Giving smokers free access to e-cigarettes significantly increases their chances of quitting or at least significantly reducing smoking. This is according to a randomised control trial that followed 638 smokers in 11 US cities for six months.
"Whichever way we looked at it, smokers who were given free access to e-cigarettes smoked less. They also tried to quit more often and were much more successful than those who did not." Says Matthew Carpenter, a researcher at the University of South Carolina.
How does access to e-cigarettes affect smoking behaviour in everyday life, outside of clinical trials? This is what a research team at Hollings Cancer Centre, at the University of South Carolina, USA, to find out. Previous compilations, including Cochrane reviewshas shown that e-cigarettes are very effective in smoking cessation. But that doesn't tell the whole story, says Matthew Carpenter who was responsible for the study.
"A common objection to previous studies is that they are too structured. They often include both behavioural support and instructions on how participants should use e-cigarettes in their attempt to quit smoking. We wanted to see what it looks like when use is not structured - but more unstructured. Like in real life." Matthew Carpenter told the online magazine Medical Xpress.
Different ambitions among smokers
Instead of repeating the methods used in other studies, the researchers decided to conduct a naturalistic study. They selected 638 smokers in 11 American cities.
'We focused on two types of smokers. Firstly, those who explicitly wanted to stop smoking, and an equal number who had no such ambitions. We then gave them e-cigarettes, but without any instructions on how to use them," Matthew Carpenter told Medical Xpress.
The only encouragement participants received was that they could use e-cigarettes as much or as little as they wanted. Or not at all. They were then given free access to e-cigarettes for four weeks, in the form of pre-filled pod systems and five different flavours to choose from. The control group consisted of the same number of smokers who did not receive free e-cigarettes.
Follow-up after 6 months
The researchers then monitored progress through online questionnaires. A final check was made after six months, a kind of standard for assessing the effectiveness of smoking cessation interventions. It was originally intended to test some of the participants via clinical breath tests, but due to Covid-19 this was not possible.
"Self-reporting is not as reliable, but quite sufficient to get an acceptable and reliable result" says Mr Carpenter.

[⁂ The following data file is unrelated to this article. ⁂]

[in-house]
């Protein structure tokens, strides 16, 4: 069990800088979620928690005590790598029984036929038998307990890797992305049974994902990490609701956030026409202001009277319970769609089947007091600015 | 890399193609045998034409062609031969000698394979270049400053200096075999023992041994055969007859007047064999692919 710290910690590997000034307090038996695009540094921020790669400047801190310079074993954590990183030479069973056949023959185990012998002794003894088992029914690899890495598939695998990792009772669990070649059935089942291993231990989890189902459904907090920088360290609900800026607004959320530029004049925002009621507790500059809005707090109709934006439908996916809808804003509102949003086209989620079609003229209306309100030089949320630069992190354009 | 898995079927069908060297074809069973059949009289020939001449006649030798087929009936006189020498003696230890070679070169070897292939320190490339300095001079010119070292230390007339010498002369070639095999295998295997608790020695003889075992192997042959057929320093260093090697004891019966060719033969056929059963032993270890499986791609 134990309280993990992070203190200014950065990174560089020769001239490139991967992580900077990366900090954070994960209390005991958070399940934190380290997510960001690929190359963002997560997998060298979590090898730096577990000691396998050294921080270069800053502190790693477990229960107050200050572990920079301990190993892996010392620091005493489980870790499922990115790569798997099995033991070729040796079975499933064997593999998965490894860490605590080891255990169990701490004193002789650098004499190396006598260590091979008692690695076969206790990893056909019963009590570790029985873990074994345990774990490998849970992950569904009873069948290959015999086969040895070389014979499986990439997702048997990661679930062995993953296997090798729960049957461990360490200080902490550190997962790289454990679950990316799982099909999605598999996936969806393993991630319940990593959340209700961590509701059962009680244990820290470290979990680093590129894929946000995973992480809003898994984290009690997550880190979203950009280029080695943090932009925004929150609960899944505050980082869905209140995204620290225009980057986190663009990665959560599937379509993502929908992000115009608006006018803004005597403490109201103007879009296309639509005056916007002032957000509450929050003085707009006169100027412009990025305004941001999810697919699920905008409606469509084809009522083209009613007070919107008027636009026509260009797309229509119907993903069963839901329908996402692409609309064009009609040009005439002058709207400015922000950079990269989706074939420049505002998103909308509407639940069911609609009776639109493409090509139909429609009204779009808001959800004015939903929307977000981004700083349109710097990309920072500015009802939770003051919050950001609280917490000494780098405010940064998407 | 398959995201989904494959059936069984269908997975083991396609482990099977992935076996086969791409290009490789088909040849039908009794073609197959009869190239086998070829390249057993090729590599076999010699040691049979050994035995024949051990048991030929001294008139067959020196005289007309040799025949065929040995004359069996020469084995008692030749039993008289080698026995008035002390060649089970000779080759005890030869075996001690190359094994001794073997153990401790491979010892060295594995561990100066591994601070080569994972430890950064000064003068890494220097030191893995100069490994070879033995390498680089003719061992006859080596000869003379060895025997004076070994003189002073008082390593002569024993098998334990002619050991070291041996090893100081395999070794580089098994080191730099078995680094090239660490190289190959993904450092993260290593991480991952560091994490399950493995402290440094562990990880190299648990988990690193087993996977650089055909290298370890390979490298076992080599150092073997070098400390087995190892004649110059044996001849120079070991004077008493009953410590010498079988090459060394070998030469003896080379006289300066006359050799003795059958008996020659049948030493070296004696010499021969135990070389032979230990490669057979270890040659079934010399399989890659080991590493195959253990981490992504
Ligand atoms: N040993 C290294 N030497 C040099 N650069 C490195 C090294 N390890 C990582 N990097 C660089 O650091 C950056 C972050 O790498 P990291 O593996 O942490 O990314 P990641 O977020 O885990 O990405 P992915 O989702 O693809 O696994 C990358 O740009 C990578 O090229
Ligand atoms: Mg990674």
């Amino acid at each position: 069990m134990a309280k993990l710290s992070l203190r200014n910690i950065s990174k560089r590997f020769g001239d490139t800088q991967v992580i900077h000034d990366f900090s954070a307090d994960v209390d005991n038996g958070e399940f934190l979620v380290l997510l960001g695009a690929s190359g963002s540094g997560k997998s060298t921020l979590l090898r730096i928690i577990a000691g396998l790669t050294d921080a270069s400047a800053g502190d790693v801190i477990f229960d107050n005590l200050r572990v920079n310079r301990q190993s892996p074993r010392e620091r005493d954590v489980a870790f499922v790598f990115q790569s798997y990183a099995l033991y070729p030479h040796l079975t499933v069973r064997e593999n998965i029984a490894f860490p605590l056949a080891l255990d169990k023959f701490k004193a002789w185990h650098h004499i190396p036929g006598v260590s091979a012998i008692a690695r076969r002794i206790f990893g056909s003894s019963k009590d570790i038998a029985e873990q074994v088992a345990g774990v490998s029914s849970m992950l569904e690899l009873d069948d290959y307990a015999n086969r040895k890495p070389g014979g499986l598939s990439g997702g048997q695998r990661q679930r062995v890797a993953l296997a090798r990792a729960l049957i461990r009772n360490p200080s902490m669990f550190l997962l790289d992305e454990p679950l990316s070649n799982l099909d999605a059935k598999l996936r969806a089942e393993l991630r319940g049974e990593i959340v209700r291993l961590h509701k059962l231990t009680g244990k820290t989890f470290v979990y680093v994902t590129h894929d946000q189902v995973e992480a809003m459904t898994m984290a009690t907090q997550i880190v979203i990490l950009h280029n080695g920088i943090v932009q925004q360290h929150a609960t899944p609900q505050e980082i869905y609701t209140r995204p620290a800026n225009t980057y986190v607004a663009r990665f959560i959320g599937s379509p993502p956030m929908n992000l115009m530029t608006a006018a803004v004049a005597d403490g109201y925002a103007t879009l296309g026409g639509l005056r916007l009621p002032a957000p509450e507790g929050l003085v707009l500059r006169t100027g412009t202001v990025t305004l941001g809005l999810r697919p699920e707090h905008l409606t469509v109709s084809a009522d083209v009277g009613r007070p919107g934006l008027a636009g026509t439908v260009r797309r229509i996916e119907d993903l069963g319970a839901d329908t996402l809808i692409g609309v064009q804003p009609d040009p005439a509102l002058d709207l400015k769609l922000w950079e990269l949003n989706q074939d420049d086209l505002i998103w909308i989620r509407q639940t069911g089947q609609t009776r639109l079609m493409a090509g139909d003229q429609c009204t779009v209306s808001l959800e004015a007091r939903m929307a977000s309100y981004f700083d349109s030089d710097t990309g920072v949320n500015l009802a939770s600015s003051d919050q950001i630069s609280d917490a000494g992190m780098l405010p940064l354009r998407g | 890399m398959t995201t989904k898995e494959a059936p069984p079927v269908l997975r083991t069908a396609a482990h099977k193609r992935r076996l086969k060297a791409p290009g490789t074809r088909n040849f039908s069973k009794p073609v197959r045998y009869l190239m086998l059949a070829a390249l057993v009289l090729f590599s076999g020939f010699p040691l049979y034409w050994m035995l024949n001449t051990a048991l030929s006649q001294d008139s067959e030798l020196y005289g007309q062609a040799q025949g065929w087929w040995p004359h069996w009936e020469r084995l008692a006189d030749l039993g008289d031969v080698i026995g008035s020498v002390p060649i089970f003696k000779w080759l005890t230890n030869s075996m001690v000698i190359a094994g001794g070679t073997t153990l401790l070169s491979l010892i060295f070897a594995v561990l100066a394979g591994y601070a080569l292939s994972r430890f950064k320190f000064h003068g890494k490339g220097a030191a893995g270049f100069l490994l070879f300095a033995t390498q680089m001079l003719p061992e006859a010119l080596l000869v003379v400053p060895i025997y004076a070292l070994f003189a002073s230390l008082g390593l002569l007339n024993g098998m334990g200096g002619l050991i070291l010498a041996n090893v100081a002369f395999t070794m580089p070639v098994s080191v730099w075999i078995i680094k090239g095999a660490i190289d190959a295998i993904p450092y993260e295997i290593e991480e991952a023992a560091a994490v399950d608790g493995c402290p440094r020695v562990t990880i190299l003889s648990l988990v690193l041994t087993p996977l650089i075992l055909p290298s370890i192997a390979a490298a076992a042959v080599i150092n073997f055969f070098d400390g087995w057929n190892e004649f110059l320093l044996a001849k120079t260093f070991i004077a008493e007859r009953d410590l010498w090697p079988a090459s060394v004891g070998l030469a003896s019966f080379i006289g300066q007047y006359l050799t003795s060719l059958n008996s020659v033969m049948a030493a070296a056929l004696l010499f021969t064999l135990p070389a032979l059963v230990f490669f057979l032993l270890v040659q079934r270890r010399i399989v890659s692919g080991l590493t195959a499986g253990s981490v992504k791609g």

More people quit smoking
The study found that those who received e-cigarettes were more likely than others to be smoke-free after six months. People in the e-cigarette groups were also more likely to reduce the number of daily cigarettes per day. They also reported more deliberate attempts to quit smoking than those who did not receive e-cigarettes.
"The number of quit attempts is important to note, as we know that most smokers need many attempts before they succeed in quitting," Matthew Carpenter told Medical Xpress. "We also noted that the number of quit attempts increased in the group that had no ambition to quit before."
The study, which is the first of its kind and the largest study of e-cigarettes in the US, was published in The Lancet. And according to the researchers, the results could be important in the light of new legislation and impact assessments on the control of e-cigarettes.
Criticism of de facto flavour ban
In the US, where the study was conducted, the FDA has only allowed a few varieties of e-liquid and vape models on the market. Users and companies regularly criticise the agency for de facto banning all flavours except tobacco flavours in e-cigarettes - a common denominator for the 20 or so different e-liquids and pod systems the FDA has approved so far.
In total, nearly 6 million applications have been submitted to the FDA by thousands of independent operators, but only products from major tobacco companies have been approved. According to the FDA, the tight restrictions are due to an overriding concern about increased use by minors.
"We should do everything we can to prevent e-cigarette use among children," Matthew Carpenter told Medical Xpress. "But our study shows that this shouldn't be at the expense of opportunities for adult smokers who are unable to quit smoking by other means."